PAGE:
Buying vs. Renting


With today’s interest rates, mortgage payments are often less than monthly rent payments, making home ownership more attractive than ever.  Instead of using your hard-earned money to pay the landlord’s mortgage, you can use the money to buy a home of your own.

Buying a home make sound financial sense and the benefits extend much farther.  Here are some facts for you to consider when weighing whether buying is better than renting.

  • If you are 35 now and just buying your first home, you will be mortgage-free when you are 60 and sitting comfortably on a considerable asset.

  • It is highly likely that your investment will appreciate considerably over the 25 year term of the mortgage.  Don’t buy with the intention of making a quick fortune.  Think of a home as a long-term investment.

  • Buying a home is a very effective way of saving regularly for 25 years.  If you were to never invest in another retirement plan, you are effectively putting money away for the future when you buy a home.

  • Owning a home lets you set down roots, get involved in your community and develop friendships for you and your kids, many that will last for years.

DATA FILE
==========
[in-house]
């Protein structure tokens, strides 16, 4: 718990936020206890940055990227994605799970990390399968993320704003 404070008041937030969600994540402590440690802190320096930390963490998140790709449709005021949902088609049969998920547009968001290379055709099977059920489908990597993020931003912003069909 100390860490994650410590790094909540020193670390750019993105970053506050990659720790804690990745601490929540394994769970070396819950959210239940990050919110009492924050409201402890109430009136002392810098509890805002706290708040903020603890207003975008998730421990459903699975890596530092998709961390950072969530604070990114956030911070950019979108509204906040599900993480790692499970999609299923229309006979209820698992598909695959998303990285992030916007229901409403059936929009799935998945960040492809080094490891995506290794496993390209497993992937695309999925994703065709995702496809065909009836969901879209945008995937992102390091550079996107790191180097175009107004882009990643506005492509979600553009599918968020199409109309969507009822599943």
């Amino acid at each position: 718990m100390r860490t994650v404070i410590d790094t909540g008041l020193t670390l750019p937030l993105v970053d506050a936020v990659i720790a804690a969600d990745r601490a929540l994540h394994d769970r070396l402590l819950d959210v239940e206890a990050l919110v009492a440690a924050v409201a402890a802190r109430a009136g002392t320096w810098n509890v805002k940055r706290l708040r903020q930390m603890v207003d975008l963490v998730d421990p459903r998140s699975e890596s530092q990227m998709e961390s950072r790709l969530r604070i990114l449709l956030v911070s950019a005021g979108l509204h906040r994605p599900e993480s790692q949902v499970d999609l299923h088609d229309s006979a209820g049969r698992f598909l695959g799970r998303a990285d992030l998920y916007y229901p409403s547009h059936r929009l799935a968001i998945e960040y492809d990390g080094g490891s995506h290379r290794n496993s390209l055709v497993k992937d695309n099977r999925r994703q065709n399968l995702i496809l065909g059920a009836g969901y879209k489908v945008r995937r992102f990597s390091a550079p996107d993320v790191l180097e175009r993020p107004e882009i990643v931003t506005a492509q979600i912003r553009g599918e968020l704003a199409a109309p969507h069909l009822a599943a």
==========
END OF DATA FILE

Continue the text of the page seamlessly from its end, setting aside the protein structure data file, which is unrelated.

• Discover the pride of ownership when you make a house your home.  You can enjoy the touches you put into your home for as long as you want, and then you can change them again.

  • Mortgage insurance that pays off the balance of the principal when a homeowner dies means your family would be left with the home – and without the debt.

  • Owning your own home is a definite plus when it comes to negotiating with your financial institution on borrowing money for other purchases.

  • If you pay $750 a month in rent and never face an increase, after 25 years you will have paid $225,000 – and have nothing to show for it.

  • You may not need as much money as you think to get into the housing market.  Qualified buyers can buy a home with as little as 5% down payment through the CMHC mortgage insurance plan. Click here for full details.

  • Many kinds of investments require you to pay Capital Gains on the money you make.  You don’t have to pay that tax when the value of your principal residence goes up.  This means you keep the money your investment earns.